Why Comcast Could Snap Up Roku

Comcast Smart TV
Cheyne Gateley/VIP

Comcast is eyeing Roku for acquisition, according to a new Wall Street Journal report. This is the latest in CEO Brian Roberts’ ongoing interest in the connected-TV and device space. Comcast launched its own Xfinity Flex device in 2019, and VIP+ last year covered Comcast’s plans on launching a line of smart TVs powered by its Xfinity service. 

The reasoning behind this is the core industry that has powered Comcast for so long — cable TV subscriptions — is declining and will never rebound.  

Any cable or satellite TV provider has three revenue streams that are at risk from cord-cutting and the increasing amount of time spent streaming instead of watching TV: base monthly subscriptions, upsells to subscribers and on-air advertising. 

Monthly subscription revenues falling as subscribers leave hasn’t happened yet, but there is only so far the remaining customers can be stretched before they break.  

Revenue from upsells — think HBO, Showtime or premium sports channels — have declined in the face of many media companies launching direct-to-consumer apps. While these are offered by cable companies, and some do subscribe via them, many more opt to subscribe directly or via a connected TV or device such as Roku, Fire TV, Prime Channels, Apple TV or Samsung. 

All MVPDs and VMVPDs have an allotted amount of time to run localized, and increasingly targeted, ads per hour of content, with the TV networks keeping the remainder to sell. A shrinking base, with those sticking with cable watching more streaming, will threaten the viability of the local TV ad business.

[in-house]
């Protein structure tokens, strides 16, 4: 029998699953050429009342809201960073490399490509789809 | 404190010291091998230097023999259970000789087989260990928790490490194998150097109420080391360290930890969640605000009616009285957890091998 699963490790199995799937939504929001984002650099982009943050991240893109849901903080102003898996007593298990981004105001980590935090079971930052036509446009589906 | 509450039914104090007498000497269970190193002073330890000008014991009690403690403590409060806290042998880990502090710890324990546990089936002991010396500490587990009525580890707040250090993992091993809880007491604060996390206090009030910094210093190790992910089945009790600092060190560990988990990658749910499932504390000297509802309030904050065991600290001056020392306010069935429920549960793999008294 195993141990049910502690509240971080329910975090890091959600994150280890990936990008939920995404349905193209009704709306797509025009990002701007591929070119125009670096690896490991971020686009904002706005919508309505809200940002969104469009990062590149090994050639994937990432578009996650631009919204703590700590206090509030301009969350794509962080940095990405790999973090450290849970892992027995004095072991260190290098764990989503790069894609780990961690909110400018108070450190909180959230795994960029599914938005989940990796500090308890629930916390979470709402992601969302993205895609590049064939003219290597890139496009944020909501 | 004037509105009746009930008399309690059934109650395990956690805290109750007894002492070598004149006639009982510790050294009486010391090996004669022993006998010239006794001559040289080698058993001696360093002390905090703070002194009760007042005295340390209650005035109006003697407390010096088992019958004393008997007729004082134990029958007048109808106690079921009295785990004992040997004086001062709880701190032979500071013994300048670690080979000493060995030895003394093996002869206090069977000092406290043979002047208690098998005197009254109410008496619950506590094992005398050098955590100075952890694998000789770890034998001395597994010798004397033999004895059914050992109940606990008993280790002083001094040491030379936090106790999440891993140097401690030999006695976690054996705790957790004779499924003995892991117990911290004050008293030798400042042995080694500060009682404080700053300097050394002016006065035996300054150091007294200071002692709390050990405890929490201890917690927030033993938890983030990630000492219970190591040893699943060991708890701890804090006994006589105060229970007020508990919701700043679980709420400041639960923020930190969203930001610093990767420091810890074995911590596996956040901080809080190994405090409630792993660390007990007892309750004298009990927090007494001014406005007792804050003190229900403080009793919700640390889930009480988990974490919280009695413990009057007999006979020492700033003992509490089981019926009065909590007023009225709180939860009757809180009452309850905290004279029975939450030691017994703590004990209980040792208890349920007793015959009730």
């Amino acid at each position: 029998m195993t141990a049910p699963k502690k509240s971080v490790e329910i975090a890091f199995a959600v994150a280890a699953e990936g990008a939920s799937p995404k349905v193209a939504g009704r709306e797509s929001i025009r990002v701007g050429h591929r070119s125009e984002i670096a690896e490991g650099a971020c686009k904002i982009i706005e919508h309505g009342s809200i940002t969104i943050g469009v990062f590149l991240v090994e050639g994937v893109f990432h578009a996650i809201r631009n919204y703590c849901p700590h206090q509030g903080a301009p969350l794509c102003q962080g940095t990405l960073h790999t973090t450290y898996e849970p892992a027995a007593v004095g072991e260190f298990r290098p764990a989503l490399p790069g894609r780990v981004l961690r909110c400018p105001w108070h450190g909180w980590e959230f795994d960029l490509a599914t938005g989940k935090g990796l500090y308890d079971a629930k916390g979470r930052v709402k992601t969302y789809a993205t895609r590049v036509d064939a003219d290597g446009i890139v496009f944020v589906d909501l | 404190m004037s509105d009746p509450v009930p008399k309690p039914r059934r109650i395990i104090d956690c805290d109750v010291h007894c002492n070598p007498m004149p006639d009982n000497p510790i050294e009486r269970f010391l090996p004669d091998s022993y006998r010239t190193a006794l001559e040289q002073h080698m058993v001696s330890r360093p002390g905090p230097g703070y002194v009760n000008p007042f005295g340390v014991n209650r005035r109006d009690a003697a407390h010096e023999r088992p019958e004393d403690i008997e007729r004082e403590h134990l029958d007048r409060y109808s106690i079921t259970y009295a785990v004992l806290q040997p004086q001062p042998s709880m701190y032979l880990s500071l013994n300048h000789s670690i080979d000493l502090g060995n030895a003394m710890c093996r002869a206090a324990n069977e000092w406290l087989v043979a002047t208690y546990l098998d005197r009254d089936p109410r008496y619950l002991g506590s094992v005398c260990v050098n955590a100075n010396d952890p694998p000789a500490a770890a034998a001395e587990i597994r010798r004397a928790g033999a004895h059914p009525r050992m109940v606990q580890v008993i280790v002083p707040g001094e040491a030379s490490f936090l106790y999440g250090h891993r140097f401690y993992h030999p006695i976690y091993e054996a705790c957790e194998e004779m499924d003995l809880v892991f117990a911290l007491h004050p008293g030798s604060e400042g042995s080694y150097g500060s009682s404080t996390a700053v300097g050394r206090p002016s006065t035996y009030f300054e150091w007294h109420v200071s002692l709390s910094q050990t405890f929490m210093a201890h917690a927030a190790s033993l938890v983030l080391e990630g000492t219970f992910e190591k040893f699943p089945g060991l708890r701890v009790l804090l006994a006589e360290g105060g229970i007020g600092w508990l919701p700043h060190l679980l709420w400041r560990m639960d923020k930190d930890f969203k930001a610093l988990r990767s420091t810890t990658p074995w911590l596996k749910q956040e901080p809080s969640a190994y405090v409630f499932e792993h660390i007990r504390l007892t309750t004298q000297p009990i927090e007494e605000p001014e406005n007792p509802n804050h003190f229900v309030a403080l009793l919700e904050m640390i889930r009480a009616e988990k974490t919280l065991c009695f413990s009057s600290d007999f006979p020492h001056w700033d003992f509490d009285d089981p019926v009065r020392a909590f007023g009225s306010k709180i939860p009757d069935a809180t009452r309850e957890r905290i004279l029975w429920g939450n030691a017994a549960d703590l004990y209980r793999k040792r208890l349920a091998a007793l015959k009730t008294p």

Connected TV (CTV) offers a way to recoup lost advertising and upsell revenues (with in-house Peacock Premium ultimately making up for the cable subscription declines). CTV operators such as Roku have been reporting huge increases on platform revenue in recent years, driven by ads and subscriptions made on their devices. In Roku’s case, Q1 2021’s platform revenue of $466.5 million was 5.4x greater than just two years ago ($72.5 million in Q1 2019). 

This is what led Comcast to launch the Xfinity Flex, but it’s not enough. That only works within the Comcast footprint, while most subscribers use other devices to stream and other devices are national. While launching an Xfinity-powered smart-TV line is a good long-term strategy, millions are not going to throw out their current TVs just because Comcast is in the TV-set business. 

That’s why the company is seriously considering acquiring the only large-scale CTV and device operator that’s independent and small enough to be bought. Comcast can’t afford to buy Apple, Amazon or Samsung for its connected devices, but it can afford a company that specializes solely in that business.  

As VIP+ said in July 2020 when Roku stock surged based on rumors Google was looking to acquire it, if Google doesn’t buy Roku, someone else will. That may well be Comcast.